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Israel Opens Probes on Gaza Strike Amid Trading of Blame

Mideast: Outrage over attack on residential area marks a rare intense airing of doubts and dissent.


JERUSALEM — Amid intense debate and finger-pointing, Israeli military and intelligence agencies launched investigations Wednesday into what went wrong in an airstrike that pulverized part of a Gaza City neighborhood and killed 15 residents, most of them children.

Prime Minister Ariel Sharon faced tough questions in the press, on radio talk shows and in parliament over why he approved a mission that seemed certain to cause many civilian deaths.

The army acknowledged serious miscalculations in an action that Palestinians branded a war crime.

In the Tuesday operation, which succeeded in its aim of killing the top military commander of the militant group Hamas, an Israeli warplane dropped a one-ton bomb on the man's two-story safe house on a residential street. It was the middle of the night, when most residents were asleep.

A preliminary review of aerial photos that military planners used showed a collection of shacks and other homes adjacent or very close to the safe house, Israeli state television reported.

The army and Israel's domestic security service, often at loggerheads over how to fight the nation's battles, traded accusations over who was to blame for what government officials claim was the faulty intelligence that led them to believe they could attack Hamas chieftain Salah Shehada without killing many civilians.

Shehada was killed, along with his wife, 14-year-old daughter and an aide. So too were eight children in neighboring homes, plus two of their mothers and another man.

A central question was why such heavy ordnance was used to target a single man in one of the world's most congested areas.

"The truth is Israel has been playing with fire for quite some time," Amos Harel, military affairs correspondent of the liberal Haaretz newspaper, wrote in a front-page analysis. "In light of the horrifying terror attacks on Israeli citizens and the urgent need to prevent further attacks, a kind of apathetic indifference to the possibility of Palestinian casualties has set in."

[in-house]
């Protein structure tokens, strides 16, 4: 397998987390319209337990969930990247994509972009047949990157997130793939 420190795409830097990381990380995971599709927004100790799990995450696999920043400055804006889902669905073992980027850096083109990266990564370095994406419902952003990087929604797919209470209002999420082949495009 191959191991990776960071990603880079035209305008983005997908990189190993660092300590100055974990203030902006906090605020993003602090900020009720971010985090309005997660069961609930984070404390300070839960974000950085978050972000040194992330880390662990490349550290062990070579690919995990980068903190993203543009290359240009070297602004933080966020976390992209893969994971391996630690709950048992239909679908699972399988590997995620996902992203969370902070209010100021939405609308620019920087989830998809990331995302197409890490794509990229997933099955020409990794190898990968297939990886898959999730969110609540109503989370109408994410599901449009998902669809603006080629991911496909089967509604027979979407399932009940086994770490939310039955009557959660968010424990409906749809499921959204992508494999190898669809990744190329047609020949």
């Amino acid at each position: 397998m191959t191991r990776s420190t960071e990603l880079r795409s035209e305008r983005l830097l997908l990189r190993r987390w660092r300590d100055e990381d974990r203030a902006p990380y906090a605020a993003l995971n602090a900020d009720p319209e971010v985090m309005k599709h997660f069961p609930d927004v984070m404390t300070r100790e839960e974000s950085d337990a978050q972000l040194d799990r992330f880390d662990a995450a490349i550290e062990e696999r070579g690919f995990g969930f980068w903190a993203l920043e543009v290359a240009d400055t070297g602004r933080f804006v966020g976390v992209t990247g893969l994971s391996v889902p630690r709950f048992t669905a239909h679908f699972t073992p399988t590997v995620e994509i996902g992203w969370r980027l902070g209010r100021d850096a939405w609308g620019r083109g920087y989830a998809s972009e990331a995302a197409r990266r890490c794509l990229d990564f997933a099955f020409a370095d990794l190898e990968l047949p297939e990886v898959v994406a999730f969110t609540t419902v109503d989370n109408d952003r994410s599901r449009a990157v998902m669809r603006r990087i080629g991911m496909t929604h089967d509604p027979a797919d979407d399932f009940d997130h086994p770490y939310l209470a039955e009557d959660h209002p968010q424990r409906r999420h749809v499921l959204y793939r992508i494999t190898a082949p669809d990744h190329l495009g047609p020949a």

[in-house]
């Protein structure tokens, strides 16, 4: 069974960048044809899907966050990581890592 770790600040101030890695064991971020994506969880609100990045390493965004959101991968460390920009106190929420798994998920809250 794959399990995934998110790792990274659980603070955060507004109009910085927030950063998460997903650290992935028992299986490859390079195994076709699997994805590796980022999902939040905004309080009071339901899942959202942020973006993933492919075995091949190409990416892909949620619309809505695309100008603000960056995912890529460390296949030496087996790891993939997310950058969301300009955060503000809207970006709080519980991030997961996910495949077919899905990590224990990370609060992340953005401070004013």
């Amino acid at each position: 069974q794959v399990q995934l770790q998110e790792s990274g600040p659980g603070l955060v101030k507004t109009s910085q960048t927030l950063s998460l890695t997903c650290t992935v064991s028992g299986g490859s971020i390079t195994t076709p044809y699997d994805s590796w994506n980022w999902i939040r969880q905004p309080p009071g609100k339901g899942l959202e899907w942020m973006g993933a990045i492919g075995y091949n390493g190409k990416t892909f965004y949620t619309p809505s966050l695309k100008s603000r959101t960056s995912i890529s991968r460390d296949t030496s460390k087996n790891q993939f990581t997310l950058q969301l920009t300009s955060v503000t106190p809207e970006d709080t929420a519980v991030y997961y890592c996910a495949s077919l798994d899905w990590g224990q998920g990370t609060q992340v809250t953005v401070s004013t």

After the strike, Sharon quickly labeled the operation one of Israel's greatest successes in what it terms its war on terrorism. But after widespread international condemnation, he said that if he had known there would be so many civilian casualties, he would not have given his go-ahead.

"What happened was a tragedy, not an intention," Foreign Minister Shimon Peres said Wednesday.

Other officials were more skeptical. "Ultimately it was the military's mistake, but it does not send an F-16 to a populated area without political authorization," said Haim Ramon, chairman of parliament's foreign affairs and defense committee.

Sharon and Defense Minister Binyamin Ben-Eliezer, the two men who approved the strike, said they had been told by intelligence agencies that the risk of civilian casualties was minimal. But intelligence officials were quoted widely in Wednesday's newspapers as saying they had warned the politicians that civilian casualties were a possibility. And one unidentified official told the top-selling Yediot Aharonot newspaper that he specifically said Shehada's wife and daughter would probably be with him.

In an interview, the army's planning commander, Maj. Gen. Giora Eiland, defended the decision to attack and said the military did not believe that Shehada's family would be present.

"We made a mistake," he said, noting that Israel's F-16s had aborted earlier missions to kill Shehada when they detected civilians. "We take decisions like this dozens of times every day. It's extremely hard. Sometimes mistakes are made."

The criticism Wednesday focused not only on what even the Israel-friendly White House called the attack's "heavy-handed" nature but also on the poor timing. Palestinian officials said they had been poised to enter into a cease-fire agreement that would have suspended military operations by all major factions; now, all of those factions are united in their vow to avenge the deaths in Gaza.

Even if the Palestinians were overstating the potential success of their inchoate cease-fire agreement, the Gaza bombing certainly came at a time when figures on both sides were making progress in defusing tensions. Even Hamas spiritual leader Sheik Ahmed Yassin said--a few hours before the airstrike--that he was considering suspending the group's suicide bombing campaign in exchange for a number of Israeli concessions.

There was wide consensus among Israelis that the operation was badly bungled. Even among those who justify the extrajudicial slaying of someone like Shehada--and there is ample support here for such measures--the loss of civilian life was too much to stomach.

"Let's say that human ideals are not important," Nahum Barnea, the dean of Israel's political commentators, wrote Wednesday. "Did the usefulness of this operation, security-wise, outweigh its damage?"

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